For more than a decade, the Federal Trade Commission has pushed to restrict these kinds of deals, arguing that they are anti-competitive and harmful to consumers. But in recent years, courts have consistently upheld such arrangements. The Schering-Plough litigation appeared to be headed in the same direction until Monday.
“It’s a major decision which can put an end to the worst abuses of the sweetheart deals and save American consumers and the federal government billions of dollars,” FTC Chairman Jon Leibowitz said. The government buys a third of all pharmaceuticals, he said.
The case involves a pay-for-delay settlement that Schering-Plough reached with two generic firms involving its drug K-Dur, used to treat people with potassium deficiencies. More than three-dozen drug wholesalers and retailers — including CVS and Rite-Aid — sued the company for entering what they alleged was an illegal agreement.
The case did not go to trial. Instead, in 2009, a New Jersey district court ruled in Schering-Plough’s favor. The wholesalers and retailers appealed the case to the U.S. Court of Appeals for the 3rd Circuit in Philadelphia, and on Monday, that court ruled in their favor.
The federal court sent the case back to the lower court and directed it to apply a different legal standard than had been used in previous cases.
In the past, several courts had ruled that pay-for-delay arrangements were permissible as long as the brands and generics agreed that the generic would not stay out of the market for longer than the life of the patent.
On Monday, the federal court took a different tack. It said that these deals should be presumed anti-competitive and that the burden is on the defendant to prove otherwise.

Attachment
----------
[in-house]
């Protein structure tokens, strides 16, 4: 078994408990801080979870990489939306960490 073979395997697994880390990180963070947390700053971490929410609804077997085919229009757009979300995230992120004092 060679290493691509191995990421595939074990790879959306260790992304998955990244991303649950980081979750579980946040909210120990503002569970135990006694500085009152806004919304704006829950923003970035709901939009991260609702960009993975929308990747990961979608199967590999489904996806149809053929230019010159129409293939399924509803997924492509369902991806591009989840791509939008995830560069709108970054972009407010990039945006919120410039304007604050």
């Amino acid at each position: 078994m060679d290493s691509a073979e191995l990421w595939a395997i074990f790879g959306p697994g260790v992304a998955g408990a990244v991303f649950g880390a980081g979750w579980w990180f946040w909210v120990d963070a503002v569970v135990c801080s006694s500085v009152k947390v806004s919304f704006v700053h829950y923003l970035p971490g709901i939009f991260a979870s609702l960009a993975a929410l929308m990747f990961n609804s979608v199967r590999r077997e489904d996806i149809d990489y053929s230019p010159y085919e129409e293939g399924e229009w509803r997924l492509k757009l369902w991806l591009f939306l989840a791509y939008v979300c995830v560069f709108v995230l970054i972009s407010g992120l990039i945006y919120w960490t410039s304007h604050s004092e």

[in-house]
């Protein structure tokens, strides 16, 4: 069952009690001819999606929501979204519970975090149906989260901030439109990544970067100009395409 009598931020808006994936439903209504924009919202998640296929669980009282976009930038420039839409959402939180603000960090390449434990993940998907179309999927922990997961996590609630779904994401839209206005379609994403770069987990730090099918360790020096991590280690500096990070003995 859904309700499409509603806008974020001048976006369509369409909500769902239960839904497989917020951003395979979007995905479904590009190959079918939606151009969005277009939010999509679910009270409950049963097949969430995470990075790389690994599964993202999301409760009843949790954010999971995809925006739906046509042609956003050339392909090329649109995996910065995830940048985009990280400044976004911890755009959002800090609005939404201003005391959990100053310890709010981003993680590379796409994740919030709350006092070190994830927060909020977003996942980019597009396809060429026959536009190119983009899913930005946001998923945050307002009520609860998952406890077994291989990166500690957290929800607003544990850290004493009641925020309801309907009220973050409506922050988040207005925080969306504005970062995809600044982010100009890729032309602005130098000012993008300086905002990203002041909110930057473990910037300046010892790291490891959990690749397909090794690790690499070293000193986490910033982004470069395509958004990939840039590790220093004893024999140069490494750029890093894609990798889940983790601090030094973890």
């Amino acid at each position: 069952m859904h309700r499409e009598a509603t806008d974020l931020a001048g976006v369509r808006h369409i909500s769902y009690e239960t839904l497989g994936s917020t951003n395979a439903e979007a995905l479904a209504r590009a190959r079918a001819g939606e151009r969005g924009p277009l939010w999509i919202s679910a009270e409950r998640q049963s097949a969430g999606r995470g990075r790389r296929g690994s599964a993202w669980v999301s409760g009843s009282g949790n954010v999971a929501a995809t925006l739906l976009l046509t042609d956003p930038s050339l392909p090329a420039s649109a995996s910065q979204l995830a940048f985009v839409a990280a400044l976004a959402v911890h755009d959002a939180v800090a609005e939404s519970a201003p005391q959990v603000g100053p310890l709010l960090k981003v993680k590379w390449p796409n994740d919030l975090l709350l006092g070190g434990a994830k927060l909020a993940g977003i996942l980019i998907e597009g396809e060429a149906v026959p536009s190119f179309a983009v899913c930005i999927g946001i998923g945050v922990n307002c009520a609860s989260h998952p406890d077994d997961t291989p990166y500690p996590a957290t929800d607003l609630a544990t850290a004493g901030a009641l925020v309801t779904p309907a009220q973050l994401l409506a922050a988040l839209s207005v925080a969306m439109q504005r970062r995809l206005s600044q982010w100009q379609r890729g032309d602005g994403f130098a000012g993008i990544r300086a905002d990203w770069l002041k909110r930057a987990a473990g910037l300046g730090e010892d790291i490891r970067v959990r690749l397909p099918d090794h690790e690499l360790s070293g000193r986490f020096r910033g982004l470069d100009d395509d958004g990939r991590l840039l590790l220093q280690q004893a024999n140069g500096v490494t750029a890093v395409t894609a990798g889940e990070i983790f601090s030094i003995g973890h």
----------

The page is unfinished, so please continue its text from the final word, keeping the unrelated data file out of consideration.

That position is in line with what the FTC and the Justice Department advocated in briefs filed with the appeals court in the case.
The FTC, which had previously challenged the K-Dur deal but lost, noted that the appeals court has jurisdiction over district courts in New Jersey, Delaware and Pennsylvania — where many drugmakers are based.
But the drug companies say the ruling is a setback for them and consumers.
Merck, which now owns Schering-Plough, said through a spokesman that it is disappointed with the opinion and is reviewing its options.
The Pharmaceutical Research and Manufacturers of America, which represents brand name drugmakers and biotech firms, said protecting drug patents is vital to innovation and job creation. “Those patents, by fostering innovative [research and development], also help to save millions of lives,” said Matthew Bennett, a PhRMA senior vice president.
And while the FTC says that allowing pay-for-delay agreements costs consumers $3.5 billion annually, the Generic Pharmaceutical Association says that consumers lose more money when these types of agreements are not reached.
During the past decade, through these agreements, brand name drugmakers have allowed dozens of first-time generics to come to the market many months and even years before the brand-name patents expired, said Ralph G. Neas, the group’s chief executive.
Seventeen of the 22 first-time generics launched last year were the result of patent settlements, including Zyprexa, Solodyne, Levaquin and Lipitor, he said.
“We think that the policy, the law, the facts, the history are all on our side,” Neas said. ”We believe this is an outlier case.”